When liposuction is done properly the skin re-drapes and retracts to conform to the underlying tissue. Most times the skin becomes tighter because it has retracted (pulled back) and this tends to prevent further loosening of the skin. If the skin tone is already too loose then the patient may not be a good candidate for liposuction.
Skin should tighten after liposuction.
I think you should get another opinion. Women with really loose skin (usually after childbirth) need a tummy tuck. Others can get a flat stomach with liposuction. With good superrficial technique and subdermal tunnelling, the skin is tightened after liposuction, not made looser.
Loose skin and liposuction
A good question desrves a good answer. The quality of your skin can be hard to judge. Whether there will be any laxity depends on the area, the amount of change you are looking for and sometimes a little good fortune.
It is important to properly contour an area, leave the superficial fat intact and be on the conservative side so as to not create deformities. If you have pre-existing deformities or laxity, this will not be improved with any particular device - in this situation, grafting and skin tightening may be needed.
A good result takes time and careful assessment. If you understand your own goals and can relay them to the surgeon then you should be happy with the outcome!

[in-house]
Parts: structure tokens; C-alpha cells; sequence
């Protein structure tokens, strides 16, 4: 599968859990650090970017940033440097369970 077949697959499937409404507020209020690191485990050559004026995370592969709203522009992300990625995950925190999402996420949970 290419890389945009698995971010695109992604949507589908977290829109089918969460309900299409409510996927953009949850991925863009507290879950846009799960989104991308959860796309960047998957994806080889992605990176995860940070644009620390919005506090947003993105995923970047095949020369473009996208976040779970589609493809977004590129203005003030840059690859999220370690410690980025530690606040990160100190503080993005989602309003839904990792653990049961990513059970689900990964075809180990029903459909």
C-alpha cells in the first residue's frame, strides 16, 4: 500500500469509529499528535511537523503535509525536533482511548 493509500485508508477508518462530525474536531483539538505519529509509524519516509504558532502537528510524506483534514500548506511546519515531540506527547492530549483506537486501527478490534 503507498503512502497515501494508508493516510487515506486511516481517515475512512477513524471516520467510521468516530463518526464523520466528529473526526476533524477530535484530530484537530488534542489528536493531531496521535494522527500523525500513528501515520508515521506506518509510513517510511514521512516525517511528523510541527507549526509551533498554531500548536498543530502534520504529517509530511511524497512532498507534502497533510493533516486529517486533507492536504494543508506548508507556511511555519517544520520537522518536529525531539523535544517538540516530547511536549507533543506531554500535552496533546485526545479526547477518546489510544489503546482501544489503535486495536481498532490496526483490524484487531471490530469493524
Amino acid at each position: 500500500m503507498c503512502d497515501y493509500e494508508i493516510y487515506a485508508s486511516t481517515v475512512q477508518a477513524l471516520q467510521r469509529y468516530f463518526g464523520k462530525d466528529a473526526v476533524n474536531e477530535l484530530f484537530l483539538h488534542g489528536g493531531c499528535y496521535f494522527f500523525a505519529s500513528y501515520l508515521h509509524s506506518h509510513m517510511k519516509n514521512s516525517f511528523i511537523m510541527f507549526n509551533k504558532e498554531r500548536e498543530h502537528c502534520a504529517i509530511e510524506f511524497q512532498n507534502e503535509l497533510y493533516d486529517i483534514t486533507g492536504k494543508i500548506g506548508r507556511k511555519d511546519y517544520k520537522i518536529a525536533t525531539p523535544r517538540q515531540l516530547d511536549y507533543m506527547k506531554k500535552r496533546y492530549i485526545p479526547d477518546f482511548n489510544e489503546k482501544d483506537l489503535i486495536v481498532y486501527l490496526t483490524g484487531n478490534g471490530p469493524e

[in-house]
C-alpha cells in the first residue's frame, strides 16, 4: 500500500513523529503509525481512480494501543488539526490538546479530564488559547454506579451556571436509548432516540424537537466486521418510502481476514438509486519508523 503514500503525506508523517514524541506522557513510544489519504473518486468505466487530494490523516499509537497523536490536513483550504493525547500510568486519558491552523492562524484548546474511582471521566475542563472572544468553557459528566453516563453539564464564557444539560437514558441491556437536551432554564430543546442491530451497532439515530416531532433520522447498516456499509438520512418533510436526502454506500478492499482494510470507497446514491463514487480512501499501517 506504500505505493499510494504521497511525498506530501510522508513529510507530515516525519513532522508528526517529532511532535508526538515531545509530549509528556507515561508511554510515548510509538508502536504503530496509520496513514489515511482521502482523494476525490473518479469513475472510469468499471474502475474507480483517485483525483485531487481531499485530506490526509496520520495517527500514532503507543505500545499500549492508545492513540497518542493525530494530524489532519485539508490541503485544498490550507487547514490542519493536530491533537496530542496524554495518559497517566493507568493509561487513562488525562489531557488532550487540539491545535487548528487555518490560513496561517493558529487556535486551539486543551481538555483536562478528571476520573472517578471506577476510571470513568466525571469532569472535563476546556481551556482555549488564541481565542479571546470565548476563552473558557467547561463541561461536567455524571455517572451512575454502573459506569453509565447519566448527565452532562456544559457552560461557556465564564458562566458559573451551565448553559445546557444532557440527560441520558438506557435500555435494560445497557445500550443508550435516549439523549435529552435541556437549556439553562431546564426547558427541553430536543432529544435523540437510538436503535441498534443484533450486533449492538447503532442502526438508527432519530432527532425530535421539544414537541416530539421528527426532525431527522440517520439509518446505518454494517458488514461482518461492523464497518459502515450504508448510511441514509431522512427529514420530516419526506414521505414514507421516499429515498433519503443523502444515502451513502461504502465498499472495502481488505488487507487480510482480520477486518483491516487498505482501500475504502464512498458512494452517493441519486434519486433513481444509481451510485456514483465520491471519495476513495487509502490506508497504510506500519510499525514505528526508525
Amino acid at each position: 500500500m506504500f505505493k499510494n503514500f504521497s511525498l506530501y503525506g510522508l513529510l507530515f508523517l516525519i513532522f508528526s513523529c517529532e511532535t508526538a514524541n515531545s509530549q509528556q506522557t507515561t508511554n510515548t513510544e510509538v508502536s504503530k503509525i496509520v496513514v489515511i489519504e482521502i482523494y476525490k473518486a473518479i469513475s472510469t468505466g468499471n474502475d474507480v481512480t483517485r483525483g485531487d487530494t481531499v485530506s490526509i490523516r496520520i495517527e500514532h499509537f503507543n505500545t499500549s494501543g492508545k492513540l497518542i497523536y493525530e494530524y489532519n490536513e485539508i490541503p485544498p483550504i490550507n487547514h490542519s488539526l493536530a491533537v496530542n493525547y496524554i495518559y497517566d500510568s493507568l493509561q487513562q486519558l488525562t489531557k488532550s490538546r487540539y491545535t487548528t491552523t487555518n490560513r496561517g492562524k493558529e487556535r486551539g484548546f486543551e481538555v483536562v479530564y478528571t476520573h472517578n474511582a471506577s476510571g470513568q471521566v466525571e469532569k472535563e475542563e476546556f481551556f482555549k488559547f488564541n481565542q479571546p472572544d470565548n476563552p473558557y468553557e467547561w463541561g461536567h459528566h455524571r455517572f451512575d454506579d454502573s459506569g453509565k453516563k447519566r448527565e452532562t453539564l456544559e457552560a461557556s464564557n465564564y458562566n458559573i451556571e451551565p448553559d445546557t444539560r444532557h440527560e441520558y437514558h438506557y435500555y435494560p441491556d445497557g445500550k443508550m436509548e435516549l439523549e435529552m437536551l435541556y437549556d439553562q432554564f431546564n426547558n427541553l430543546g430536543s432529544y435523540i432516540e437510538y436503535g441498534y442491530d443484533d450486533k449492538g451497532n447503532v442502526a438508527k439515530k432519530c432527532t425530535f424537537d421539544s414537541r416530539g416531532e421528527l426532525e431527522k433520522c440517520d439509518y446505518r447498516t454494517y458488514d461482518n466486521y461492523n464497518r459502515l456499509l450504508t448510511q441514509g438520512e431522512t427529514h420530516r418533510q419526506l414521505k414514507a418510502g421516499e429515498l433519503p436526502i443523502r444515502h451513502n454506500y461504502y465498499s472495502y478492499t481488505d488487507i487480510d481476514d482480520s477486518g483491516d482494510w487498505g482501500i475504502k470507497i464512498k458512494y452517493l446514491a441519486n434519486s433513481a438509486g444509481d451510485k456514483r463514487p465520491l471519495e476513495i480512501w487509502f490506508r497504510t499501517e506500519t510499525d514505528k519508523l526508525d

Losing weight is recommended
You really need a consultation with a Board Certified Plastic Surgeon to determine gaols and priorities. Liposuction to a small recalcitrant area of cellulite often works well. I find the skin’s ability to spontaneously recover after the age of 40 is diminished so losing weight prior surgery is recommended.
Skin Elasticity Is Important
skin elasticity is an important part of getting good liposuction results. Even
though some laser liposuction techniques, such as Smartlipo, can help tighten
skin, good skin tone is still necessary. Without seeing photos or having the
chance to physically exam you, I am not in a position to comment on your
surgeon's assessment. If your skin is lax, losing weight before getting
liposuction won't help get the results you want, either. The key is finding a
plastic surgeon you trust to provide an honest assessment of whether you are a
good liposuction candidate. Then you can make a decision that will produce the
best aesthetic results.
This all depends on your skin laxity. If you have stretchmarks and pre-existing loose skin, you'll most likely have more loose skin after your surgery if you just get liposuction. If you feel that your surgeon is trustworthy, then you should probably believe them when they say you'll have loose skin.
You can always lose weight to see if that has any effect on your arm contour. Weight loss will reduce the amount of fat you have and give you a good idea of how your skin will be as well.